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Other related offences

Offences under the summary offences act that are similar to tho Graffiti Prevention Act.

Several offences created under the Summary Offences Act 1996 can be used to charge people who create graffiti. These are rarely used now that the Graffiti Prevention Act 2007 can be used.

Wilful property damage (rare)

It is an offence for a person to damage any property (if the damage to property is valued at less than $5,000). The property may be public or private. This could include damage by creating graffiti.

A person could be charged with wilful property damage instead of (or in addition to) a charge of criminal damage.

It could also be used where it may be difficult to prove that the person intended to create the damage. For example, where some young people throw rocks over a bridge and hit a car, it may be very hard to prove that they intended to hit the car.

See s. 9(1)(c)—Summary Offences Act 1966 (Vic)

Wilful trespass

The Act makes a distinction between public places, (defined in s. 3) and scheduled public places. People have a have a right to be in a public place unless they are asked to leave by the owner or by an authorised person.

If a person refuses to leave after a request is made by an authorised person, they could be charged with an offence.

See s. 9(1)(d)—Summary Offences Act 1966 (Vic)

Scheduled public places are listed in Schedule 1 of the Act. They include schools, kindergartens, cemeteries and community premises that house people with disabilities or mental health issues.

A person can be charged with an offence in a scheduled public place or a private place if they enter without express or implied permission to be there. Section 9(1C) gives examples of when a person may not have express or implied authority.

See s. 9(1)(e)(f), 9(1C)—Summary Offences Act 1966 (Vic)

Penalties

Maximum penalty for wilful damage or wilful trespass 9 is:

  • 25 penalty units or
  • 6 months jail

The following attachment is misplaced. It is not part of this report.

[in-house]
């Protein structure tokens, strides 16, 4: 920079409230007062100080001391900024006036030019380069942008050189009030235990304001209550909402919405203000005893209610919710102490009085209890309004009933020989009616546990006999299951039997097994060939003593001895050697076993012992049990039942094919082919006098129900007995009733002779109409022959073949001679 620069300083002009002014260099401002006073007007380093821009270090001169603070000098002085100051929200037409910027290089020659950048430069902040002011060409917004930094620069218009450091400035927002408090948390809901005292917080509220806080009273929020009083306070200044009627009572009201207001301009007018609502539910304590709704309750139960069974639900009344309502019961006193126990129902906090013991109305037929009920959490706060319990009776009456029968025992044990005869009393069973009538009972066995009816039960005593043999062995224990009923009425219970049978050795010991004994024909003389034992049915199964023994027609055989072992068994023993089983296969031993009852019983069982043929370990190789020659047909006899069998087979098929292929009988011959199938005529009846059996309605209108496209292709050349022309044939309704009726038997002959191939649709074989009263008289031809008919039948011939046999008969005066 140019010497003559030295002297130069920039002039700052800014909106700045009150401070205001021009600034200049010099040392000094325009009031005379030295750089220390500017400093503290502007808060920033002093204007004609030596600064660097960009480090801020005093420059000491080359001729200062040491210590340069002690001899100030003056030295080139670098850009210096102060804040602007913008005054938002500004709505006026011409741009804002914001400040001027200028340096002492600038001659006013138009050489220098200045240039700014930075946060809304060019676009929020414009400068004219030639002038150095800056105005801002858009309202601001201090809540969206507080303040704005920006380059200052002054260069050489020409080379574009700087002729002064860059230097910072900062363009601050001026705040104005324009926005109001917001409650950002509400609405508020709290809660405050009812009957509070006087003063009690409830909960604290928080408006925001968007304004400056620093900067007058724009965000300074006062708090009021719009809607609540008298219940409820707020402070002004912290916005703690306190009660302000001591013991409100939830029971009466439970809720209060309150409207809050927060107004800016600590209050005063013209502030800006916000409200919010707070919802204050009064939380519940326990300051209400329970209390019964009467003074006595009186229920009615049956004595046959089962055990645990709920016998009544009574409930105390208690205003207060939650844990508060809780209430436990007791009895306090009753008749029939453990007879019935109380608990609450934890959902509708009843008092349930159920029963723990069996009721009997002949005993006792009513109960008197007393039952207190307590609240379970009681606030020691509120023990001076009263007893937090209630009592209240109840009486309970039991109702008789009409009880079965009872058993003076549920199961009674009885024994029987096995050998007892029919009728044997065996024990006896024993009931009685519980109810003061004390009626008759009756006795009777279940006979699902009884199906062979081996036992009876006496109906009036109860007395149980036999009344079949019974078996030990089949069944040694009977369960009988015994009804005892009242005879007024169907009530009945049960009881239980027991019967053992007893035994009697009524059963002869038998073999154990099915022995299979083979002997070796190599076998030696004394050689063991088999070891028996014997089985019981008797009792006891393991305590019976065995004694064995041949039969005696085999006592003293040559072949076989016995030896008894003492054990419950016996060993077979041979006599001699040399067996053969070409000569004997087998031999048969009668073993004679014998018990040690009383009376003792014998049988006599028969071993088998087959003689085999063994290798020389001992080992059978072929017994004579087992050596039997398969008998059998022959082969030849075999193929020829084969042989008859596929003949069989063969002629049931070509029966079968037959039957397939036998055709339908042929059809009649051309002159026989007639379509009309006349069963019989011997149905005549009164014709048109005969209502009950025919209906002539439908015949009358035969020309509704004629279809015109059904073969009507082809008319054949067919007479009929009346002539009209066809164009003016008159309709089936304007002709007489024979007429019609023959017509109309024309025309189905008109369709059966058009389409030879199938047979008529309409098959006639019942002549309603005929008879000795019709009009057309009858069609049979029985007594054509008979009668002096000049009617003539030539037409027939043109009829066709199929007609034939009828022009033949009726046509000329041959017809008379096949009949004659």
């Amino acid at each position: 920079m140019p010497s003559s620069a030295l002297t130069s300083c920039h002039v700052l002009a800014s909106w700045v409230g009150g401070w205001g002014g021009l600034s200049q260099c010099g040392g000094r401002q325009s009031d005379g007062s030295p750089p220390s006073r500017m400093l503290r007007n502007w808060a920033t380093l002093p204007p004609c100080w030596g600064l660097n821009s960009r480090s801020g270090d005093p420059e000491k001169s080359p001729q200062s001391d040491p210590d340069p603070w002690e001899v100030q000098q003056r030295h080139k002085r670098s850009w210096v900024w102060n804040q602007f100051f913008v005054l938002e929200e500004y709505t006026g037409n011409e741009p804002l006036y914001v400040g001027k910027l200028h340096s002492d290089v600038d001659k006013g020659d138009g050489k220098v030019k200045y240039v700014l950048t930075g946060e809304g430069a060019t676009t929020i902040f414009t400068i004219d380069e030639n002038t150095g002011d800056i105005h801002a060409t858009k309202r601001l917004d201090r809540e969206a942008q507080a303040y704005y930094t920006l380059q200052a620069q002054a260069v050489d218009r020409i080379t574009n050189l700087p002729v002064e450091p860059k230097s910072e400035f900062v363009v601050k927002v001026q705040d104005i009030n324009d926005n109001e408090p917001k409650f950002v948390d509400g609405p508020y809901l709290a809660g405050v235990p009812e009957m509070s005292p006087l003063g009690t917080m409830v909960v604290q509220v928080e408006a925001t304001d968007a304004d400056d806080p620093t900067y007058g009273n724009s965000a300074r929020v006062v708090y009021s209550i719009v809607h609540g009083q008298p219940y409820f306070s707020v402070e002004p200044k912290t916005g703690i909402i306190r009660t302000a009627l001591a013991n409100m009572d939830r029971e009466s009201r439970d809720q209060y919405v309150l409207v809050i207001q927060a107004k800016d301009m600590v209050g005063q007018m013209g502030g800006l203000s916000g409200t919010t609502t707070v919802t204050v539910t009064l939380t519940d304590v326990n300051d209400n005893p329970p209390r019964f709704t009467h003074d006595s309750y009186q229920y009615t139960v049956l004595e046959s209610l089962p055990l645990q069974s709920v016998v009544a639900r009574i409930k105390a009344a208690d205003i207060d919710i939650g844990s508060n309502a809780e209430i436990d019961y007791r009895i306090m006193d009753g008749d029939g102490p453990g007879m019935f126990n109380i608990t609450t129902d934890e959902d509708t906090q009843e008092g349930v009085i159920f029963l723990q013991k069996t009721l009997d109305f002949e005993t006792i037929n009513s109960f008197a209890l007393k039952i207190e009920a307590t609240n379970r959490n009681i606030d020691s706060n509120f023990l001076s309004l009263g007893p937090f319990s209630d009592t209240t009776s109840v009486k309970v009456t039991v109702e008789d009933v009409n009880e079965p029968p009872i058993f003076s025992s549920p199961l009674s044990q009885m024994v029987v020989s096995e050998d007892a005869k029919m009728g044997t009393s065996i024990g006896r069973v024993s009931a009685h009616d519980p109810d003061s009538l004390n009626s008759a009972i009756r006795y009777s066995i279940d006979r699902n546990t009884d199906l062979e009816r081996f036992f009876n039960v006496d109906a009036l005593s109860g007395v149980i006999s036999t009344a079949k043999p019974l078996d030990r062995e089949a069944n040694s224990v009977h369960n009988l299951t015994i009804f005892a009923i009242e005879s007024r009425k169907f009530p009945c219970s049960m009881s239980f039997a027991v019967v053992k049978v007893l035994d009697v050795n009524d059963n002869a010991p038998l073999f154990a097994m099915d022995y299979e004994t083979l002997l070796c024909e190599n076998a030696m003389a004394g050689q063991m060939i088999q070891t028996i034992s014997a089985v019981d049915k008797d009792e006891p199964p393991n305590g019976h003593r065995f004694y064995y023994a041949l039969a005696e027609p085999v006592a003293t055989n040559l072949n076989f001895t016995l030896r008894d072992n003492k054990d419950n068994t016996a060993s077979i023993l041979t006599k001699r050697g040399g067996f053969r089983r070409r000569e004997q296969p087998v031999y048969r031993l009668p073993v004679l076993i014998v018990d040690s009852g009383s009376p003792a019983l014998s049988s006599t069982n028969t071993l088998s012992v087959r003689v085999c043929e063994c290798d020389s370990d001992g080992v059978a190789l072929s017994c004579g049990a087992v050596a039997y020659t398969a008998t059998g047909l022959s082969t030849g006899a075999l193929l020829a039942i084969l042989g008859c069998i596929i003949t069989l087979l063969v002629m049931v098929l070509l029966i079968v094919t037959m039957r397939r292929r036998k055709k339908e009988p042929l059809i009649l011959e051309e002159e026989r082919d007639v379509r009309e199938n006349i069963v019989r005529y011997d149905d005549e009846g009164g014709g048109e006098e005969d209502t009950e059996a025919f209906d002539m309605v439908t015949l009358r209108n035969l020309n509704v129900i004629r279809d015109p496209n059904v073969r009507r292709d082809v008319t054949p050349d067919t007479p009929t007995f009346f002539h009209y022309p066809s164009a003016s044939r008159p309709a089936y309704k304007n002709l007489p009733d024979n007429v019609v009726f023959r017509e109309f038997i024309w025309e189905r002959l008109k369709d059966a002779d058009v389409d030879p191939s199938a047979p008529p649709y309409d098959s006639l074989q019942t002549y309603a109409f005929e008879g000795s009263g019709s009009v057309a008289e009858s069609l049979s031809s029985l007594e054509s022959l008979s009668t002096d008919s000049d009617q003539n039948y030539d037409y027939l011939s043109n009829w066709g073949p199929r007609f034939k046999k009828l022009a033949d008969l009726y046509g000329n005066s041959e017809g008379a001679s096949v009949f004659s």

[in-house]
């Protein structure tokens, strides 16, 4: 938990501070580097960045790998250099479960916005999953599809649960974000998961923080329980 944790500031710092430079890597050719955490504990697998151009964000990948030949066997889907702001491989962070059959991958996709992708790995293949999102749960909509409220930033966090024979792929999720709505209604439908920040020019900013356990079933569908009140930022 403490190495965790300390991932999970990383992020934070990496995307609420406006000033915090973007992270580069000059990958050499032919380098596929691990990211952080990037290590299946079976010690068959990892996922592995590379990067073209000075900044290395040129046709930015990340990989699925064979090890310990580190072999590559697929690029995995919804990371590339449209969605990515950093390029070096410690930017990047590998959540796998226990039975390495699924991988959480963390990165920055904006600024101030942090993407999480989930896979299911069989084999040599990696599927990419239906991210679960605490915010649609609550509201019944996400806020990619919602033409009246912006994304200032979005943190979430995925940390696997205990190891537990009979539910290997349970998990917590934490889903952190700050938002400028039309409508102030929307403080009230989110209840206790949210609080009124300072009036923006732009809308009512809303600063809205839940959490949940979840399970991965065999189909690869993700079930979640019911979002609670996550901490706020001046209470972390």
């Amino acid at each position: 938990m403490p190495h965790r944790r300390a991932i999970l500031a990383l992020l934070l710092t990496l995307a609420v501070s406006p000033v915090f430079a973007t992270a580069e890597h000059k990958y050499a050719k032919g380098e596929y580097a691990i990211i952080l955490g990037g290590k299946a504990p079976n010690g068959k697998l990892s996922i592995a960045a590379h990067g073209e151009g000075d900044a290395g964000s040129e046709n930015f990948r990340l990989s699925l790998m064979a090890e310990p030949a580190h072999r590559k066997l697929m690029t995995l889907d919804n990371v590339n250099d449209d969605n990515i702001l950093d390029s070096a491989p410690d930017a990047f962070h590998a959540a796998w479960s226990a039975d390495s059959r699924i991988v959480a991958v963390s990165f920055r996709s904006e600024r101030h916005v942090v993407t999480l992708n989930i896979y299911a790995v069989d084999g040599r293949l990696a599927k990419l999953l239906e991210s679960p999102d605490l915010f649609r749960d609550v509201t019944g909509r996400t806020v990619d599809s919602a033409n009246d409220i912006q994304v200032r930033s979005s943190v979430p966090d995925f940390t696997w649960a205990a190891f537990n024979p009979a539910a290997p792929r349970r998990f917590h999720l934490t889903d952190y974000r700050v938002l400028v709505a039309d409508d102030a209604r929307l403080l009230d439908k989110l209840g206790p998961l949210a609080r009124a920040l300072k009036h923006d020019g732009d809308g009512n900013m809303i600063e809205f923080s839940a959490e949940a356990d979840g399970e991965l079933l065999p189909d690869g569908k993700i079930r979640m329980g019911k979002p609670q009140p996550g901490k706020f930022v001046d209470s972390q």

See ss. 3, 9(1)(g), Schedule 1—Summary Offences Act 1966 (Vic)

Bill posting (putting up posters)

It is an offence to post any bill, poster placard sticker or other document or to write or paint or deface any road bridge or footpath or any house, building fence, gate, tree, tree guard, pillar, hydrant, fire alarm petrol pump, or any other structure without the consent of the occupier or owner of the premises.

If the bill is promoting or advertising something (or other event of a commercial nature) both the manager and promoter could also be fined unless they can prove that they did not authorise or know about the posting.

The court may order that any person who is convicted of posting bills may be required to pay for the cost of removing or concealing (obliterating) anything written posted or painted.

Penalties

Maximum penalty for the offence is:

  • 15 penalty units or
  • 3 months jail

See s. 10—Summary Offences Act 1966 (Vic)

More information

Legislation

Summary Offences Act 1966 (Vic)

  • s. 3—defines public property
  • s. 9—wilfully destroying, damaging or injuring property trespass
  • s. 9(1)(c)—value of damage to property must be under $5,000
  • s. 10—posting bills and defacing property
  • Schedule 1—scheduled public place

See Summary Offences Act 1966 (Vic)

Youthlaw—Legal information and factsheets

This specialist community legal centre that assists young people has a factsheet about police powers to search for graffiti implements.

  • 'Graffiti laws'

See Youthlaw—Legal information and factsheets(opens in a new window)

Updated